By: Scarlett Shelley
Aurora Aschettino, a junior at Oyster Bay High School, is an athlete that many look up to. Aschettino is on the varsity fencing team at OBHS. Although she only started fencing a few years ago, since then she has become one of the best foil fencers on Long Island. The Harbour Voice asked Ashettino a few questions about her fencing career, and here are her responses:
Has fencing always been your passion, or has it been recently that you fell in love with it? What brought you to the sport?
I only started fencing as a freshman and only started seriously competing within the past year. Originally, I didn’t want to fence; I wanted to play volleyball and do the musical. But, I had so much support from my coaches, which made me want to do it. I think I really fell in love with fencing because it’s such a challenge to have started as late as I did, and I want to be great. Fencing can open up so many opportunities for someone.
Can you describe your experience at the Brentwood Holiday Invitational and Individuals [fencing tournaments on Long Island]?
I was so nervous at both events; there was some good competition at both and, in the end, I had fun. At both events, I had my school teammates and club mates there supporting me.
What was going through your head when you beat Talia Perlman? What emotions were you feeling?
The second I beat her, I felt a rush of relief. I was so nervous that entire day, and I wanted to win so badly. I even cried after I won and was sick the morning of from nerves. I wanted to win, not only for myself, but for everyone who’s helped me get where I am.
What part of fencing do you think you’re the best at, and what do you want to improve on?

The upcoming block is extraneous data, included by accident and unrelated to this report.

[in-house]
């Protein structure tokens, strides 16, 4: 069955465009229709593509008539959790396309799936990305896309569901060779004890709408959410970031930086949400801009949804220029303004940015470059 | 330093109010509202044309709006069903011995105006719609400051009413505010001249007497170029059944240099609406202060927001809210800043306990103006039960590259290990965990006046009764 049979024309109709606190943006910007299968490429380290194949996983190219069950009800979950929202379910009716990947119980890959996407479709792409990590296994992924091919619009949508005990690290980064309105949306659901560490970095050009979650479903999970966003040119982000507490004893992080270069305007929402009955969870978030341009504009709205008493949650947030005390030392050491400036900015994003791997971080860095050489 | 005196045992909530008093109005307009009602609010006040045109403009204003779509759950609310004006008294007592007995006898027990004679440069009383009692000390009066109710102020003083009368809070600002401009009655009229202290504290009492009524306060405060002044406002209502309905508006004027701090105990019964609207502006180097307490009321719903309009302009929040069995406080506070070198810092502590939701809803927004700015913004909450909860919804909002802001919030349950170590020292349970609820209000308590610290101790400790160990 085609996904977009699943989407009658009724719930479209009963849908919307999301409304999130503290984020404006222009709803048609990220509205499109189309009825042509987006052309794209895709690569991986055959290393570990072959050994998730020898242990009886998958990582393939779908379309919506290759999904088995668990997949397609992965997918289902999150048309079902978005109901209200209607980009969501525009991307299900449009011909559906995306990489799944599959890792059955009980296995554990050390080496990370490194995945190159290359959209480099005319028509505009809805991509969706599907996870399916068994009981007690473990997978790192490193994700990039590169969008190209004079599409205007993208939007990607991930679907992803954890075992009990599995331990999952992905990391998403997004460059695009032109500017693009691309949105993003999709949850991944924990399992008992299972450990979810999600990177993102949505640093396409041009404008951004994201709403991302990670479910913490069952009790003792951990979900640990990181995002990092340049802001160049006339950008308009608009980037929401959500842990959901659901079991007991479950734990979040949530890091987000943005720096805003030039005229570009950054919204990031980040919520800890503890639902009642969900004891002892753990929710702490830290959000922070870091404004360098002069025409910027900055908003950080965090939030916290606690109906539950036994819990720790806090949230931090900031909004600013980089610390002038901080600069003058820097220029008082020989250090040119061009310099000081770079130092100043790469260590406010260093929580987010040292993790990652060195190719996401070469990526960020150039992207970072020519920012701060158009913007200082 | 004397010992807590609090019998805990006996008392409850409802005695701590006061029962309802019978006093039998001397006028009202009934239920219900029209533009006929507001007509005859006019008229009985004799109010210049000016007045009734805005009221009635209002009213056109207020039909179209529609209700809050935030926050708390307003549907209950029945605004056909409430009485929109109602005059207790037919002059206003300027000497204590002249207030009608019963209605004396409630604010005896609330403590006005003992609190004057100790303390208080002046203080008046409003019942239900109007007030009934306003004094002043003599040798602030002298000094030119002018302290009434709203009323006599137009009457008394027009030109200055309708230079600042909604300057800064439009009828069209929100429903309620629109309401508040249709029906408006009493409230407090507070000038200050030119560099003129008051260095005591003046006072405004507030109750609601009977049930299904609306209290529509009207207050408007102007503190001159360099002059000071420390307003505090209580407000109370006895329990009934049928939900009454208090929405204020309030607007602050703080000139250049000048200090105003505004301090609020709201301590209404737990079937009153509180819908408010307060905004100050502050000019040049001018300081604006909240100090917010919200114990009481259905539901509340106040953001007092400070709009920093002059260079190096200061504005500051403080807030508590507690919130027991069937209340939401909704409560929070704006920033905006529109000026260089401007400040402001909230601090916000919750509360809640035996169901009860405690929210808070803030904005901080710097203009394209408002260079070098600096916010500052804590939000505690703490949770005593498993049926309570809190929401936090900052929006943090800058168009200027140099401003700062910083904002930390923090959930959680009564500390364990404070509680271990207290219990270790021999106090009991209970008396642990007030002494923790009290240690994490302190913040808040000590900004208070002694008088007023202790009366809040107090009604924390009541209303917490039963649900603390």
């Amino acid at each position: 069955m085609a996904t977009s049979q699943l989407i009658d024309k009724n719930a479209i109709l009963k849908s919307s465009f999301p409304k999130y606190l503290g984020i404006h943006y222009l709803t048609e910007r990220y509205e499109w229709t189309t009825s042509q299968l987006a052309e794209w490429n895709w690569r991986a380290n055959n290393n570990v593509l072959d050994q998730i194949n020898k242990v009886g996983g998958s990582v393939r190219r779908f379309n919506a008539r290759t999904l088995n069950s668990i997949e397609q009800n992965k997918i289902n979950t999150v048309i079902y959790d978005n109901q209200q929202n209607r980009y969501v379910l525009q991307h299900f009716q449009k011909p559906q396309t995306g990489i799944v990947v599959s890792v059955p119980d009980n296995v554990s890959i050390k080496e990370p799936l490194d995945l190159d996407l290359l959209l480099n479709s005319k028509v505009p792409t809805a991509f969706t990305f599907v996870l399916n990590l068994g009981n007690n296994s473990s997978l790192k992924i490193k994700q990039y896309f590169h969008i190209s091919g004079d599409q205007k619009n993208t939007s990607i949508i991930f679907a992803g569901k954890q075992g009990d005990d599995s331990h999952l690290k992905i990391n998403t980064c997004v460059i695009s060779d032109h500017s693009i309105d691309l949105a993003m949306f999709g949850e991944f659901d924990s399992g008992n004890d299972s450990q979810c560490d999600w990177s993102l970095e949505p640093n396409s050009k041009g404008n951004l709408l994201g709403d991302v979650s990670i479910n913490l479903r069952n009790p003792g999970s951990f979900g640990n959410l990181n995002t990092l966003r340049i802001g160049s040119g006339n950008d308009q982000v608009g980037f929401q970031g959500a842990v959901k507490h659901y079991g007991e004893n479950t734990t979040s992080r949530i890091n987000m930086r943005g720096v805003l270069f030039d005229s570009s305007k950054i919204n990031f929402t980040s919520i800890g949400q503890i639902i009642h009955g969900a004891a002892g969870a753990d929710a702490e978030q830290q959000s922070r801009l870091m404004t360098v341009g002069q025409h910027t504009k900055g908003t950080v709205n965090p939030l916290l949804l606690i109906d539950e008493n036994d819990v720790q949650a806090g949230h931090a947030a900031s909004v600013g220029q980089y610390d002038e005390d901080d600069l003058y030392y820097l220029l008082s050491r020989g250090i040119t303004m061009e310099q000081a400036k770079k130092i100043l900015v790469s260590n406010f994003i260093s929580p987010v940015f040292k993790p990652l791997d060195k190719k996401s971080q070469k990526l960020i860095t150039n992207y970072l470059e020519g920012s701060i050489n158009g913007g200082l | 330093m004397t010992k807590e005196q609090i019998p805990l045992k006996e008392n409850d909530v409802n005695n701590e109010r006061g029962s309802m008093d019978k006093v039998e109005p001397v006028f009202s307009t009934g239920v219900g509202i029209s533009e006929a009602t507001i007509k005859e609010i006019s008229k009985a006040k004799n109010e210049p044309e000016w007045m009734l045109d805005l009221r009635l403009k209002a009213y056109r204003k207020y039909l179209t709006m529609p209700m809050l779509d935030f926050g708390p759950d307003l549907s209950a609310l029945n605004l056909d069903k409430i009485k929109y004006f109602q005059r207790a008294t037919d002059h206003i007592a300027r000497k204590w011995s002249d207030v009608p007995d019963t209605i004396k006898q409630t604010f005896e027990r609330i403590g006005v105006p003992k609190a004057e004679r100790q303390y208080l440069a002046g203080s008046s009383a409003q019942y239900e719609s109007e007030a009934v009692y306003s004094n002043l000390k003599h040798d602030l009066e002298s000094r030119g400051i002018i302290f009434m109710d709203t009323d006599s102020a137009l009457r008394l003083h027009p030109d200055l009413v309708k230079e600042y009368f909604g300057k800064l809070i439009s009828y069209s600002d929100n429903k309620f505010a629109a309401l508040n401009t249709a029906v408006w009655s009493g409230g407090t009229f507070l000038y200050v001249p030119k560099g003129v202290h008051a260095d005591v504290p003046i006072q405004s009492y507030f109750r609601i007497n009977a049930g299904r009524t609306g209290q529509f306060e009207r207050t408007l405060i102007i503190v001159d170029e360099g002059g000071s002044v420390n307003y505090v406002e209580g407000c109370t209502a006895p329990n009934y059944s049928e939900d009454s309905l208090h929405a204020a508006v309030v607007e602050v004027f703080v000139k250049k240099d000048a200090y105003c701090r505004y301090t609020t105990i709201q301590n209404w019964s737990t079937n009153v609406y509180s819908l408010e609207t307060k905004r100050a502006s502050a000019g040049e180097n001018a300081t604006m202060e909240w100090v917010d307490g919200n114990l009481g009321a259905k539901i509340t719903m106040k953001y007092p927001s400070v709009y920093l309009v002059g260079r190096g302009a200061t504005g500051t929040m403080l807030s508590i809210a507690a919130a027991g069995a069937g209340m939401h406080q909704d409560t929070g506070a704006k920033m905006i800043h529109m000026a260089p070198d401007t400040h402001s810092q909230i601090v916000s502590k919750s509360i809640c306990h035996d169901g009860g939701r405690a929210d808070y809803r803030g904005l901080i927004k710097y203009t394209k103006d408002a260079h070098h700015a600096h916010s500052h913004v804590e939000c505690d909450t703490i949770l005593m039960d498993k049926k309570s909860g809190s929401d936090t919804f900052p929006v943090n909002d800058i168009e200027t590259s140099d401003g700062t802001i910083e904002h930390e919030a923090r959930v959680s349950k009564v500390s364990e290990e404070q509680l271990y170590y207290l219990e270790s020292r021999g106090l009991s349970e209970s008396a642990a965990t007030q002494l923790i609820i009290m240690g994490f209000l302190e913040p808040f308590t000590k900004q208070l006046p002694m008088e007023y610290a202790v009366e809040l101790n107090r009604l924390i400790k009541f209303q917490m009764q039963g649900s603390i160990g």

I have my own specific actions I’m good at and actions I definitely need to get better at. In general, I think my best quality as a fencer is that I never give up. Even if I know I’m fencing someone I’ll probably lose to, I always give them a fight. I think I need to improve upon controlling my emotions; I can get extremely passionate on the strip and sometimes that can get in the way of the current objective.
How do you prepare for the fencing season; what kind of training do you do?
I train at East Coast Fencing Club with Gidon Retzkin six days a week for at least two hours a day year round. Recently, I’ve been trying to raise that to three hours a day by going in early and training on my own.
What is some advice you would give to young fencers who would also want to be county champion?
If you want to fence, you cannot get discouraged. It can become mentally challenging at points and really knock you down, but determination and hard work pays off in the end, as cliché as it may sound.
What do you enjoy most about this sport?
The challenge; fencing is just as mental as it is physical. You can’t just overpower your opponent. You need to outsmart them as well. Having to improve so quickly makes winning even more rewarding. Most of my opponents have been fencing for at least 8 years.
Here you'll find articles